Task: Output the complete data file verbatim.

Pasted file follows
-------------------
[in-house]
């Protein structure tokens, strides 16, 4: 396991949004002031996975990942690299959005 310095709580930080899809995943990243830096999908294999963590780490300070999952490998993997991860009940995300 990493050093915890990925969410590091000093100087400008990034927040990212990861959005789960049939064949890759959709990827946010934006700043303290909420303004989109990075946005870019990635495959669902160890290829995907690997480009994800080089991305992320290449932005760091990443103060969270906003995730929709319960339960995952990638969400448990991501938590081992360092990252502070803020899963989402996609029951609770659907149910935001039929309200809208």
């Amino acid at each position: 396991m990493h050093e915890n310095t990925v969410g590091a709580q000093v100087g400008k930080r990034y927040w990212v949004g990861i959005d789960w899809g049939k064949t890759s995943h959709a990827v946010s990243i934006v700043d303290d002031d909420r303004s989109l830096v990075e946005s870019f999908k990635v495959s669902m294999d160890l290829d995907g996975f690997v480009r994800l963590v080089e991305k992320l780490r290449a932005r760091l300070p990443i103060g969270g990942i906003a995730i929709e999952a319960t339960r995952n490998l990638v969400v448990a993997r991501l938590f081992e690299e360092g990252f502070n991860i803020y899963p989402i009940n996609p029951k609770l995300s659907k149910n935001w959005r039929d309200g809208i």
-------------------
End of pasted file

[in-house]
């Protein structure tokens, strides 16, 4: 396991949004002031996975990942690299959005 310095709580930080899809995943990243830096999908294999963590780490300070999952490998993997991860009940995300 990493050093915890990925969410590091000093100087400008990034927040990212990861959005789960049939064949890759959709990827946010934006700043303290909420303004989109990075946005870019990635495959669902160890290829995907690997480009994800080089991305992320290449932005760091990443103060969270906003995730929709319960339960995952990638969400448990991501938590081992360092990252502070803020899963989402996609029951609770659907149910935001039929309200809208």
């Amino acid at each position: 396991m990493h050093e915890n310095t990925v969410g590091a709580q000093v100087g400008k930080r990034y927040w990212v949004g990861i959005d789960w899809g049939k064949t890759s995943h959709a990827v946010s990243i934006v700043d303290d002031d909420r303004s989109l830096v990075e946005s870019f999908k990635v495959s669902m294999d160890l290829d995907g996975f690997v480009r994800l963590v080089e991305k992320l780490r290449a932005r760091l300070p990443i103060g969270g990942i906003a995730i929709e999952a319960t339960r995952n490998l990638v969400v448990a993997r991501l938590f081992e690299e360092g990252f502070n991860i803020y899963p989402i009940n996609p029951k609770l995300s659907k149910n935001w959005r039929d309200g809208i």